Juicing fresh pomegranates might sound confusing because you don’t want to drink any of the seeds or you think you might need a juicer, but it’s much simpler than that. I like to use a blender for easy
Here are some tips to get the best juice:
- Only blend for about 1-2 seconds or until the seeds have burst, but BEFORE the seeds are blended. This means you want to stop while your juice is still red and hasn’t turned cloudy pink.
- Use a cheesecloth lined strainer to remove the excess seeds. Wrap the cheesecloth into a sack and use your hands to gently squeeze the excess juice out of the pomegranate mixture.
- Transfer your juice into a jar and chill it in the fridge for 30 minutes to an hour. I love chilled pomegranate juice because it gives it a refreshing flavor.
Serving and storage
To serve pomegranate juice, all you need is a cup! But you can also jazz it up and add other ingredients like mint, fizzy water, or other fruits like oranges and orange juice. You can also add it with other drinks like iced matcha, green or black tea, or even add boba! You can store pomegranate juice for up to 3 days in the fridge with an airtight lid before the flavor degrades.
How To Make Pomegranate Juice
- 2 large pomegranates
- large mixing bowl
- blender or hand blender or food processor
- Identify the top of the pomegranate with the flowering leaves. Take a knife and cut a 1 inch perimeter around the top of the fruit.
- Remove the top and discard (or compost!).
- Identify the sections of the pomegranate inside the top hole by the white, skin-like membranes. Use the knife to cut alongside each membrane from the top down. It will look like an "X" if you're looking top down.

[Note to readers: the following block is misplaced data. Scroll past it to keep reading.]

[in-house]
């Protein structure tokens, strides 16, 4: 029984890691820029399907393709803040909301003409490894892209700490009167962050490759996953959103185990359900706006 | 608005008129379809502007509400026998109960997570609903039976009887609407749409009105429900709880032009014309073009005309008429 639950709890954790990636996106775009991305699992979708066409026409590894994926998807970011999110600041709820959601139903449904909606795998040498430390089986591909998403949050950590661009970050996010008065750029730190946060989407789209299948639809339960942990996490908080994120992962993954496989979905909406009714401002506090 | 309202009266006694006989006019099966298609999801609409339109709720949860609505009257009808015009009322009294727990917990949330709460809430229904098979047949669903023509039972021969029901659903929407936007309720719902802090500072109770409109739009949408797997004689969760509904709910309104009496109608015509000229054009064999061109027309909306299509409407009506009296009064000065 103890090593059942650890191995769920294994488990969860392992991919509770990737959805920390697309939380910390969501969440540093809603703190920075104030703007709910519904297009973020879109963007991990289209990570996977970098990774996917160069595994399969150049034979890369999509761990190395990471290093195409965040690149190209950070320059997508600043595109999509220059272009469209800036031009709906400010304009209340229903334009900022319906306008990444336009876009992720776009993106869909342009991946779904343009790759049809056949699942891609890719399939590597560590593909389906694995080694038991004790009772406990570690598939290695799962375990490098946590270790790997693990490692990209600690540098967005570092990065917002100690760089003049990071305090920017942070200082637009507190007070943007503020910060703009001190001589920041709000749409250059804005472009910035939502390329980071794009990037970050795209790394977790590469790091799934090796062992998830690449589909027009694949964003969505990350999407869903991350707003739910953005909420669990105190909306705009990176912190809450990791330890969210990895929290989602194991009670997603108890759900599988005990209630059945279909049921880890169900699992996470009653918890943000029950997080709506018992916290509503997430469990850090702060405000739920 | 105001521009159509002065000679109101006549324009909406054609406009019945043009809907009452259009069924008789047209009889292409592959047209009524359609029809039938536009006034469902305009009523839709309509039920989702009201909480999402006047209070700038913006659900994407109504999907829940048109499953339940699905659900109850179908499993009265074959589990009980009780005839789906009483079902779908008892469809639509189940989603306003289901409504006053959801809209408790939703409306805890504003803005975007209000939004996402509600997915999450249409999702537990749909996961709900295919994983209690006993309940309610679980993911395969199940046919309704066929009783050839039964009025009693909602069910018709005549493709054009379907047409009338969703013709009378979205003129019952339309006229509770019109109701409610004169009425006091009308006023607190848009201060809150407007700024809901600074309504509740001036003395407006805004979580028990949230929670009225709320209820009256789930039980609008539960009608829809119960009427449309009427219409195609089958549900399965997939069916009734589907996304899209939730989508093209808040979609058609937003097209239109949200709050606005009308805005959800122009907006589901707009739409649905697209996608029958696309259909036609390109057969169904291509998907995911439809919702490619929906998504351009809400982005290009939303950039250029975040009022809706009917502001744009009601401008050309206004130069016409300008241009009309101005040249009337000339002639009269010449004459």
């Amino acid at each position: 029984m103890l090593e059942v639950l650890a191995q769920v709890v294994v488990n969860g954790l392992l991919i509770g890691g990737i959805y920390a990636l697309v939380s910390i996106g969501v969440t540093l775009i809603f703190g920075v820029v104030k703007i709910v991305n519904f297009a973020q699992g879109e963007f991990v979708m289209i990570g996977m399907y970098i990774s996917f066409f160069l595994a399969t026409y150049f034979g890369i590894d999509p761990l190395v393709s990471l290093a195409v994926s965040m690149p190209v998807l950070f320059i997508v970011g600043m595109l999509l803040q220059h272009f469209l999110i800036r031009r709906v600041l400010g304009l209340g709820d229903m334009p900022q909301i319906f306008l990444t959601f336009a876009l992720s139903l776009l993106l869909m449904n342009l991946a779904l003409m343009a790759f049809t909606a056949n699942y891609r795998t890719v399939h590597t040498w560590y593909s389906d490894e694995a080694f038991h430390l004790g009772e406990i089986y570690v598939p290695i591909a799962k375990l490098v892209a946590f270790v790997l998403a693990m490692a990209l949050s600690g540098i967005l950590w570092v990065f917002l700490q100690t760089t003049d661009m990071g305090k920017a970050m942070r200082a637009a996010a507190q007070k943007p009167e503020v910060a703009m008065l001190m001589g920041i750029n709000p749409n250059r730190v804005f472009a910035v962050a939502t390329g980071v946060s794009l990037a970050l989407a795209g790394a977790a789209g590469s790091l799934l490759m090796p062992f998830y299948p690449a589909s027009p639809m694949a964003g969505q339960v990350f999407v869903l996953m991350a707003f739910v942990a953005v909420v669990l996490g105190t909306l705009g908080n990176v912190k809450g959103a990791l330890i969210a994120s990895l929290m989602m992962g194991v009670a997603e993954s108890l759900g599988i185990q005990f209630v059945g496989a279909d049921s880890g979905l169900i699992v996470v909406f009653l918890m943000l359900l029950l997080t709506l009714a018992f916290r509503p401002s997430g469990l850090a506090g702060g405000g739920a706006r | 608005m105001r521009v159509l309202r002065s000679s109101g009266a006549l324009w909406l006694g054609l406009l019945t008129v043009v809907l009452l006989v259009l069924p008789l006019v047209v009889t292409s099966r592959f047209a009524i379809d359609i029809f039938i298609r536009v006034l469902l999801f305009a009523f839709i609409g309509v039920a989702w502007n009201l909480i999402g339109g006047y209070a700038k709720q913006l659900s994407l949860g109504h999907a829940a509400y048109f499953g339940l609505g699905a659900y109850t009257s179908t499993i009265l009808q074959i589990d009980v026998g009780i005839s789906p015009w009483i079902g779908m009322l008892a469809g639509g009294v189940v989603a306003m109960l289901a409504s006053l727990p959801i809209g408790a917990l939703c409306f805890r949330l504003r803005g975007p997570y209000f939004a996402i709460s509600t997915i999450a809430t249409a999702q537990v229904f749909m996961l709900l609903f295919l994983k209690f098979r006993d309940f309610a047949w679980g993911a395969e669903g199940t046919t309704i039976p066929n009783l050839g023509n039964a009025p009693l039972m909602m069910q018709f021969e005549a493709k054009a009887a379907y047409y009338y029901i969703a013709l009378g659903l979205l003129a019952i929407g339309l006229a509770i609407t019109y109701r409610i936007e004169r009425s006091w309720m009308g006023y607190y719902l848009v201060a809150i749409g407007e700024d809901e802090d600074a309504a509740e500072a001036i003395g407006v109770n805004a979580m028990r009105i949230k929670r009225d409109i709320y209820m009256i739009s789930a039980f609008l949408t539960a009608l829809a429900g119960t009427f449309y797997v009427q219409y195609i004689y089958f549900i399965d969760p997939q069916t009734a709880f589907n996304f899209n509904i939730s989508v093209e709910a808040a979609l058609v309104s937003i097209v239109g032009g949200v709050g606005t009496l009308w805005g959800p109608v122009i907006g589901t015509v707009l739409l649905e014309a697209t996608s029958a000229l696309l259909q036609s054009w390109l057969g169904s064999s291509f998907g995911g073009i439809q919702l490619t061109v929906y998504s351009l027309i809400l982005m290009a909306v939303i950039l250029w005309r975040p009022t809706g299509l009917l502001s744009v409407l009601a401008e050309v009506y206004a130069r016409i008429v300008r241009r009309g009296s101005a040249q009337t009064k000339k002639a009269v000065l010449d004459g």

- Fill a large mixing bowl with water, enough to submerge the size of the pomegranate.
- Under the water, use your hands to separate each section. Use your fingers to remove the seeds from the skin and the membranes.
- After removing all the seeds, discard the skin and membranes that float to the top of the water. To remove excess skin on the seeds themselves, gently rub the seeds in between your palms under the water. Twirl the seeds in the water and watch the skin/membrane pieces float to the top. Use a strainer or your hands to scoop up the discards and throw it away.
- Add the seeds into a blender (or cup if using a hand blender or food processor).
- Add the lid for the blender and run for about 1 to 2 seconds or until the seeds have burst turning it into a red juice. NOTE: Use pulsing actions to prevent bursting the seeds or you will end up with cloudy juice.
- Line a strainer over a mixing bowl with cheesecloth and pour the juice into the cheesecloth. Take the corners and wrap it into a sack. Use your hands to gently squeeze out the excess juice.
- Transfer the juice into a glass container with a lid and chill for about 30 minutes. OR serve it immediately.
- For a sparkling pomegranate juice, add fizzy water.
- For a sweeter citrus drink, add orange or oranges for a sweeter drink or lemon and lime for a sweet and sour balance.
- For a fresh flavor, take a few clean mint leaves and slap them in your hand. Drop them into your pomegranate juice and enjoy.